• avatarSean says:

      Sig has had my 1911 Fastback Nightmare 5″ for almost 9 weeks after FTF / FTC issues. I swapped ammo, much in the same way you described. This was my first experience with a 1911 and Sig just dropped down several notches in my estimation. I am a Lean / Six Sigma Blackbelt and have a few notions about quality control and the lack of to allow a firearm out of the facility with suck horrendous reliability.

      • avatarRich Hutchison says:

        Just tell the guy who breaks into your home to hold on while you fire off 500 rounds to break the gun in. Seriously, if it would fire better after 500 rounds of break in, I’d be happy, even though the time and expense involved would be a hardship. So far, I’ve managed more like 200, and I do think it has been improving somewhat.

      • avatarTucson_Jim says:

        Sean,

        I’m a SIG fan-atic who loves SIGs, owns SIGS, and shoots my SIGs (three P226′s and an R556 Classic) frequently… I love them all, and they have all been flawless.
        HOWEVER…! The complaints that I read and some of the design and manufacturing decisions the company makes give me reason for pause. They are taking the same evolutionary path as Motorola… “Me Too!”… they have started letting a fickle market lead them around by the nose, instead of making the finest product available, proving the value of their products, settling for third place-volume, and maintaining an up-scale, loyal following that appreciates good quality triggers, excellent accuracy, smooth operation, easy disassembly, “To hell and back reliability” and supports good margins.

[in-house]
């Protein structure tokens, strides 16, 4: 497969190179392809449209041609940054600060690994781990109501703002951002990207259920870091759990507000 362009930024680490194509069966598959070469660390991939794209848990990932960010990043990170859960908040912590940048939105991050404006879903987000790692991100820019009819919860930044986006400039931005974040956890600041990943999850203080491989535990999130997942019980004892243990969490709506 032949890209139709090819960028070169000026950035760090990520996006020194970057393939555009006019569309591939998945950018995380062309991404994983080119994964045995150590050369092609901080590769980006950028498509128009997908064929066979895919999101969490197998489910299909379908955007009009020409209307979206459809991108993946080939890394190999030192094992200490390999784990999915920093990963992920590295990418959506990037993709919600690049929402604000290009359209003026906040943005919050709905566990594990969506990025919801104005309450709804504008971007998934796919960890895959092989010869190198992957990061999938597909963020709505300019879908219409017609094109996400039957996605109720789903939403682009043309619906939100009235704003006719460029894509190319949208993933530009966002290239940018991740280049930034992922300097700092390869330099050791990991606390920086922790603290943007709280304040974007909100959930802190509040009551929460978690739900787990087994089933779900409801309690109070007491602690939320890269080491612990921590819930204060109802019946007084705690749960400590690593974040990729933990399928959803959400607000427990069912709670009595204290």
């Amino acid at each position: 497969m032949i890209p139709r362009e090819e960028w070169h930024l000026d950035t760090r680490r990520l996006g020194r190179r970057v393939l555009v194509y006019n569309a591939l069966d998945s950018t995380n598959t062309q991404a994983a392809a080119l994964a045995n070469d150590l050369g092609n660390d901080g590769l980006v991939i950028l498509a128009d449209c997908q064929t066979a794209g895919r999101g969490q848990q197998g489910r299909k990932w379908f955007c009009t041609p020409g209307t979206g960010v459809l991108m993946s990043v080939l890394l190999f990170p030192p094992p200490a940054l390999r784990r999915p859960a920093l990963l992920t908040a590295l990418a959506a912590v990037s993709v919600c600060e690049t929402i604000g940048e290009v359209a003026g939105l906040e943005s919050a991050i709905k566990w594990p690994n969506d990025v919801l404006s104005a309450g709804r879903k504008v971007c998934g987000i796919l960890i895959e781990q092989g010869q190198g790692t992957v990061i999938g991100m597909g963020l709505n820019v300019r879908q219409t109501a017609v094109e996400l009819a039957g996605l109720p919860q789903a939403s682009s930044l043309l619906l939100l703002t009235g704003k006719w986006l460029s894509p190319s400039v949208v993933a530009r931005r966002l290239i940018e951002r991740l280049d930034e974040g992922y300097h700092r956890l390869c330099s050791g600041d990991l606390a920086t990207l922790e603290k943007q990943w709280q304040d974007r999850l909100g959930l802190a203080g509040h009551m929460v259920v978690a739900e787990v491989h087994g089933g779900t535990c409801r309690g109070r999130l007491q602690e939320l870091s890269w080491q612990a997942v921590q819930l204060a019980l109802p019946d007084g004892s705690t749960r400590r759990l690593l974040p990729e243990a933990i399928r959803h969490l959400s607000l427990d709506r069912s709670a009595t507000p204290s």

From boutique manufacturer with die-hard loyalty from the likes of the US Navy SEALS, SpecOps, Secret Service, and other organizations that direct the course of human history… to McDonald’s Hamburgers’ high-volume mentality customer satisfaction-level quality products… they are losing their way, and their reputation…

        As an unemployed engineer with a 30 year career that spans Machinery Design, Tooling Engineering, Automation Design, Manufacturing Engineering, Vendor Development, and Project Management, I have applied to 4 separate Manufacturing Engineering positions with SIG… I’m still unemployed (going on 4 years now)…

        PLEASE… try your luck with them!

        But, just remember, all the control charts, LEAN practices, 5S’s, DFA, FMEA, FEA, and 6-Sigma in the world can’t fix a BAD DESIGN made from incompatible materials (like stainless steel with a running-slip-fit on aluminum, hard coated, or not…).

    • I had the same problem as Mike B several years back. I had a GSR 1911 Nitron and I experienced stove pipes, mis-feeds and the like. I couldn’t believe it…I called SigSauer, I sent it back to SigSauer…twice…needed to be broken in…My previous experience was 226 and 220 and they had flawless performance. I finally sold it at a gun show. I later got a Sig 1911 SS Carry and did not experience the problems…my new Sig M11/A1 flawless performance even for this novice.